Masks and antibacterial gel have become a necessity across Asia and airports around the world as people try to protect themselves – measures Prof Kellam said are essential.
He said: “It’s all about trying to decrease exposure. The masks decrease exposure to droplets from an infected individual and act as a physical barrier to touching your face, something we do hundreds of times a day without realising.
“Those infection control procedures are really important.”
As the coronavirus has an established two-week incubation period, Prof Kellam said self-isolating, as the UK government is advising, is crucial to control the spread, especially in countries with only one or two cases.
He said tracing where people who potentially may have the virus have been and who they have had contact with is also crucial – even though it is incredibly time-consuming.
“It is a lot of hard work but it’s what the health authorities are set up to do,” he said.
“In the UK, that’s what the NHS and Public Health England (PHE) are designed to do and will be doing that.
“It’s a lot of work but it’s the right thing to do and it’s proven to work in the past.”
He admitted that getting people who may have been in contact with virus carriers is based on a degree of compliance and trust and accepting the advice of health officials.
Prof Kellam added that people are generally “very receptive” and want to help prevent the spread.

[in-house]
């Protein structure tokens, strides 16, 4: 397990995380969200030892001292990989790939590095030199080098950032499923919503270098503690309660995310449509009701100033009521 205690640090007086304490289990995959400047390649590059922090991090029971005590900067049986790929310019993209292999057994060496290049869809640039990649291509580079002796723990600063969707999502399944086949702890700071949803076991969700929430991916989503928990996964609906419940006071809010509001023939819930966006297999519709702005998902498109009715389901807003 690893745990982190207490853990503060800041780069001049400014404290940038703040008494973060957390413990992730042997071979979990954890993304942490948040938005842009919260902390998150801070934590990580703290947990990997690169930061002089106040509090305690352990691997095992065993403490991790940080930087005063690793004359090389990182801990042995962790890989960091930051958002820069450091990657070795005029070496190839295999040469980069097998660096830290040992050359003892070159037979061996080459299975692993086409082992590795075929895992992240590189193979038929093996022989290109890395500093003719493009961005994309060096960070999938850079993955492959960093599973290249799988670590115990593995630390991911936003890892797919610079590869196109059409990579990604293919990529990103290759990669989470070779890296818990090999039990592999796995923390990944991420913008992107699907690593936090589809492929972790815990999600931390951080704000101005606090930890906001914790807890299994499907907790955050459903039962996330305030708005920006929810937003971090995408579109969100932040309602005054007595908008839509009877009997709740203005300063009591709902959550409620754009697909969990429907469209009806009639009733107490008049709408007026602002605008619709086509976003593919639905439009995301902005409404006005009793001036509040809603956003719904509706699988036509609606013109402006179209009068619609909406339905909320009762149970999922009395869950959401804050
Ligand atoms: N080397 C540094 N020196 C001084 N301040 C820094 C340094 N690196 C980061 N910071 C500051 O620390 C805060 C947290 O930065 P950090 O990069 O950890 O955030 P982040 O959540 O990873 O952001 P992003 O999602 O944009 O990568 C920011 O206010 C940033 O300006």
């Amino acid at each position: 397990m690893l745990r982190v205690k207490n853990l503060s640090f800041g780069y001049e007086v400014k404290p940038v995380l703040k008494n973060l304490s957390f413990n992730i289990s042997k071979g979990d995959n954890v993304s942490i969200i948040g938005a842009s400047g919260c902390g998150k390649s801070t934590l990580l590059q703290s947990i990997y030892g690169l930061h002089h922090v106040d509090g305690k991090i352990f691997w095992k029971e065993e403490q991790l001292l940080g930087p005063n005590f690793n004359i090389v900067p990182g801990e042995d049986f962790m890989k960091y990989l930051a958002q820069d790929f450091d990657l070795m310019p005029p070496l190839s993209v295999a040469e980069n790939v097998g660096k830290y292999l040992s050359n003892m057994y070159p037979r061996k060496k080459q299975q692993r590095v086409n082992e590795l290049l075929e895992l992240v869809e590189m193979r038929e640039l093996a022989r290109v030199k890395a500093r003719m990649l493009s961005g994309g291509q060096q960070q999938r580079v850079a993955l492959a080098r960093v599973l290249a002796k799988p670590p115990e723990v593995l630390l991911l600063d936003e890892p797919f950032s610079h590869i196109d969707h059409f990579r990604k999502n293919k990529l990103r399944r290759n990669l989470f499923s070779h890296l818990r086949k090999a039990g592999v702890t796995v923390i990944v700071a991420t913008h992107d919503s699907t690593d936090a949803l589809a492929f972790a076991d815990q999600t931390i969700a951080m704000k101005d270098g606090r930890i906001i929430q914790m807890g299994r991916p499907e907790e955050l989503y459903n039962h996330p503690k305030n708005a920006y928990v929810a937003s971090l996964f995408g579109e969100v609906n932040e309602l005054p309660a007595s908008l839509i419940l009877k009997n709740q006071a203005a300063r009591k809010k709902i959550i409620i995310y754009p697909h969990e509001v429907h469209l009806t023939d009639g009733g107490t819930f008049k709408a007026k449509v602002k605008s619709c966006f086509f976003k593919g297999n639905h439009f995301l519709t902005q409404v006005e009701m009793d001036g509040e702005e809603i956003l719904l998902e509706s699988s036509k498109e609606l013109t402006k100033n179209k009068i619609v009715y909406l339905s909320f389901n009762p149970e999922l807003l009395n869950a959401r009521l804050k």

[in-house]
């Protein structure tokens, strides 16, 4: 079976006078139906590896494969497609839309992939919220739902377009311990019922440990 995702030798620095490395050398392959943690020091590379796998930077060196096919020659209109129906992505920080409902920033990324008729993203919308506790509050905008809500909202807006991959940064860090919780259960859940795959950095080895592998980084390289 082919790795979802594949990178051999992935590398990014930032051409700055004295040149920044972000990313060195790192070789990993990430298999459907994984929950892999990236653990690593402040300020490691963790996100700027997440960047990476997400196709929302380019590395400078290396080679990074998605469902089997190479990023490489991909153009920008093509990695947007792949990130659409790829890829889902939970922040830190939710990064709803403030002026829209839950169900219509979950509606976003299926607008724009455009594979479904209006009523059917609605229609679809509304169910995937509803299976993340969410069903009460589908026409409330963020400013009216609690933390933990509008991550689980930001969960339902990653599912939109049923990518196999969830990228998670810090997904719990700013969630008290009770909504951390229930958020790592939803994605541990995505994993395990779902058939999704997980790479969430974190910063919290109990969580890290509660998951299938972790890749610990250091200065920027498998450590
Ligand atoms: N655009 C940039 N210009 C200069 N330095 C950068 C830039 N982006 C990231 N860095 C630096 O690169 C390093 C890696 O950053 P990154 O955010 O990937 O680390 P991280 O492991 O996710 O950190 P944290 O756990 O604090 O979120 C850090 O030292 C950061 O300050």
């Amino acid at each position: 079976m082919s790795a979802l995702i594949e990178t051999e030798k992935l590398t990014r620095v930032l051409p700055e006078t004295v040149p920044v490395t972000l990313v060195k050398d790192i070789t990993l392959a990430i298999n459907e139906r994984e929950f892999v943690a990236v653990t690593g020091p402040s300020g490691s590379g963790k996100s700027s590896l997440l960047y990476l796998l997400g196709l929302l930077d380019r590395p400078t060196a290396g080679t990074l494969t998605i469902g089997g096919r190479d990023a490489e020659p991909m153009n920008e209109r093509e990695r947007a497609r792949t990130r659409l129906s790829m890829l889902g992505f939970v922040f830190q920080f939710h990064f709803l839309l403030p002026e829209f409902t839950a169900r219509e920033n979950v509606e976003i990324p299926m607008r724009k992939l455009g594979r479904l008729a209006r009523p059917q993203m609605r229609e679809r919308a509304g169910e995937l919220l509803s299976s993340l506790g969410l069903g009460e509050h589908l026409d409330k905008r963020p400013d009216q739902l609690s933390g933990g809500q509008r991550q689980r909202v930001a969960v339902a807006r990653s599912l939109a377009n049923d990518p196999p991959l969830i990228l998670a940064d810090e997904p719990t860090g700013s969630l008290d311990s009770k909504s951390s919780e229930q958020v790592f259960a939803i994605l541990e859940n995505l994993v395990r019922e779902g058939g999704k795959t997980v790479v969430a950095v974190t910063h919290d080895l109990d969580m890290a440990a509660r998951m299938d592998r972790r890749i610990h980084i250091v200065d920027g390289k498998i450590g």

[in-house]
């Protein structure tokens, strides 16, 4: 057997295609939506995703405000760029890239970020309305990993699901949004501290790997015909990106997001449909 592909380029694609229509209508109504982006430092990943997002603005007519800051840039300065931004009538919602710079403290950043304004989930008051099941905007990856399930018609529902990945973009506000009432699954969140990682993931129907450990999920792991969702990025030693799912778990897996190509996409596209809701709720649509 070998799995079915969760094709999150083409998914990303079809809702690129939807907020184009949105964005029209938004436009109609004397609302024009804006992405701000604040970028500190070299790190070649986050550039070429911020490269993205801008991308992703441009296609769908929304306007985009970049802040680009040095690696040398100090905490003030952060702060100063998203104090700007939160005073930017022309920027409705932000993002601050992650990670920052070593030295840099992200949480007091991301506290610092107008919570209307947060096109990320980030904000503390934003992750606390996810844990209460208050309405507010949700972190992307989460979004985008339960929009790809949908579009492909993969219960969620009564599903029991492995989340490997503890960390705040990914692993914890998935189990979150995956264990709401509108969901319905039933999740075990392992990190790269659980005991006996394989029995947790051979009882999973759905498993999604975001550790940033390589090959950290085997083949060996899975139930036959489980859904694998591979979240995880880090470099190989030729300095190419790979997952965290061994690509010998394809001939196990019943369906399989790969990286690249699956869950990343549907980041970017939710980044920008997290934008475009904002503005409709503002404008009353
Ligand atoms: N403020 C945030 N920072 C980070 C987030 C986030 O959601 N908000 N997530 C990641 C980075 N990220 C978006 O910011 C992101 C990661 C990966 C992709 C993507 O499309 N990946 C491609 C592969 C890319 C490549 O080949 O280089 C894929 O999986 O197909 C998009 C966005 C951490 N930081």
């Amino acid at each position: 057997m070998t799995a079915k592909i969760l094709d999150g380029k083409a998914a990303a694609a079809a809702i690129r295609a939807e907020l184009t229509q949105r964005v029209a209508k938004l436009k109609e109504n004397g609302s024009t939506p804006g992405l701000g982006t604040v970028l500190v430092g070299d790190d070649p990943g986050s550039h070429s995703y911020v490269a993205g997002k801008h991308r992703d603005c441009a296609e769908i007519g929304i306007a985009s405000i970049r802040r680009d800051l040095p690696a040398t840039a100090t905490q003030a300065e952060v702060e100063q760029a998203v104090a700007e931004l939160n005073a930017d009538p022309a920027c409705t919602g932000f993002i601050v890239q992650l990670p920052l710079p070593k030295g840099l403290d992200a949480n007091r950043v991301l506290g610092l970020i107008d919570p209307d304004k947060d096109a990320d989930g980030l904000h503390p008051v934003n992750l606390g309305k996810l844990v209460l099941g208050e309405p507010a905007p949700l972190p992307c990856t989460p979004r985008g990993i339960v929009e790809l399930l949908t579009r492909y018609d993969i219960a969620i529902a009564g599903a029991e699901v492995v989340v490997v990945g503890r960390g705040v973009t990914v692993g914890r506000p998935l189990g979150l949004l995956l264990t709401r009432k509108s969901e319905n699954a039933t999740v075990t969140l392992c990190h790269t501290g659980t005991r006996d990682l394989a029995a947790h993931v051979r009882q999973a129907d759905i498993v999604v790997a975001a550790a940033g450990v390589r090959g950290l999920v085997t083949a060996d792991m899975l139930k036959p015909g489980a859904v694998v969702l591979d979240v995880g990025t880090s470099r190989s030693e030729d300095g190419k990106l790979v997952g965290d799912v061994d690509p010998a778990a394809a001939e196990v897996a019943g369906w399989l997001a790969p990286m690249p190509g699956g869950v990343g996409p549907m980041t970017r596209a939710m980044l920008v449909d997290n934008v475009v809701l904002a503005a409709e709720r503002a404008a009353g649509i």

How did the virus transmit from animals?
Prof Kellam said his team is working on Chinese scientists’ theory that the virus was transmitted by bats after the World Health Organisation said it presumes it originated from an animal.
He said: “With the genetic history of this virus, a group in China has said it’s related to a bat coronavirus.
“The chance of it coming from a bat directly to a human is not high.
“However, what we can start to see from MERS, SARS and this coronavirus is the proximity of humans to wild animals either in wet markets or in animal husbandry, and that proximity where you don’t always know what the infection is in the animals.
“There is a higher chance of zoonotics – transfer from animal to human.”
He added that scientists have not yet established exactly how this virus transmits from animals, however it could be the same way that humans do, through droplets and respiratory infection.